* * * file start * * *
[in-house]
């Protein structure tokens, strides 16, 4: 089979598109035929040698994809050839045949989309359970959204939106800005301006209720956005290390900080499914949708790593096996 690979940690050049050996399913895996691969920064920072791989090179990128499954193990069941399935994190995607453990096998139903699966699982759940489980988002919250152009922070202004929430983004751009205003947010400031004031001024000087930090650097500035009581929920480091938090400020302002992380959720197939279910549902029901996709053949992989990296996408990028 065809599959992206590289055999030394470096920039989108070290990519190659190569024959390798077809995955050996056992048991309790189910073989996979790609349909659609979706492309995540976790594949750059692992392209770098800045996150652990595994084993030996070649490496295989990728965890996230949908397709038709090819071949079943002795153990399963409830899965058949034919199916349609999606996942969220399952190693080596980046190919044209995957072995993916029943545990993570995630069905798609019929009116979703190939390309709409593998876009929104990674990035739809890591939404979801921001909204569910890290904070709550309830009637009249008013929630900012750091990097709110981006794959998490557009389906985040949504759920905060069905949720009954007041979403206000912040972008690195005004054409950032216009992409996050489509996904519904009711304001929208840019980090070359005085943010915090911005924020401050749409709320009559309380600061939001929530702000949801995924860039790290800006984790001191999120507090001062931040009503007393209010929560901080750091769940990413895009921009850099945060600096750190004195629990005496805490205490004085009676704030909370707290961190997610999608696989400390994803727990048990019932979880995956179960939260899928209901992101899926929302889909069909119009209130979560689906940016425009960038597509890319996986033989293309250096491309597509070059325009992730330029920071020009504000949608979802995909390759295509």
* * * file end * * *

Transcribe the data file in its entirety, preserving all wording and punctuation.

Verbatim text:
[in-house]
């Protein structure tokens, strides 16, 4: 089979598109035929040698994809050839045949989309359970959204939106800005301006209720956005290390900080499914949708790593096996 690979940690050049050996399913895996691969920064920072791989090179990128499954193990069941399935994190995607453990096998139903699966699982759940489980988002919250152009922070202004929430983004751009205003947010400031004031001024000087930090650097500035009581929920480091938090400020302002992380959720197939279910549902029901996709053949992989990296996408990028 065809599959992206590289055999030394470096920039989108070290990519190659190569024959390798077809995955050996056992048991309790189910073989996979790609349909659609979706492309995540976790594949750059692992392209770098800045996150652990595994084993030996070649490496295989990728965890996230949908397709038709090819071949079943002795153990399963409830899965058949034919199916349609999606996942969220399952190693080596980046190919044209995957072995993916029943545990993570995630069905798609019929009116979703190939390309709409593998876009929104990674990035739809890591939404979801921001909204569910890290904070709550309830009637009249008013929630900012750091990097709110981006794959998490557009389906985040949504759920905060069905949720009954007041979403206000912040972008690195005004054409950032216009992409996050489509996904519904009711304001929208840019980090070359005085943010915090911005924020401050749409709320009559309380600061939001929530702000949801995924860039790290800006984790001191999120507090001062931040009503007393209010929560901080750091769940990413895009921009850099945060600096750190004195629990005496805490205490004085009676704030909370707290961190997610999608696989400390994803727990048990019932979880995956179960939260899928209901992101899926929302889909069909119009209130979560689906940016425009960038597509890319996986033989293309250096491309597509070059325009992730330029920071020009504000949608979802995909390759295509």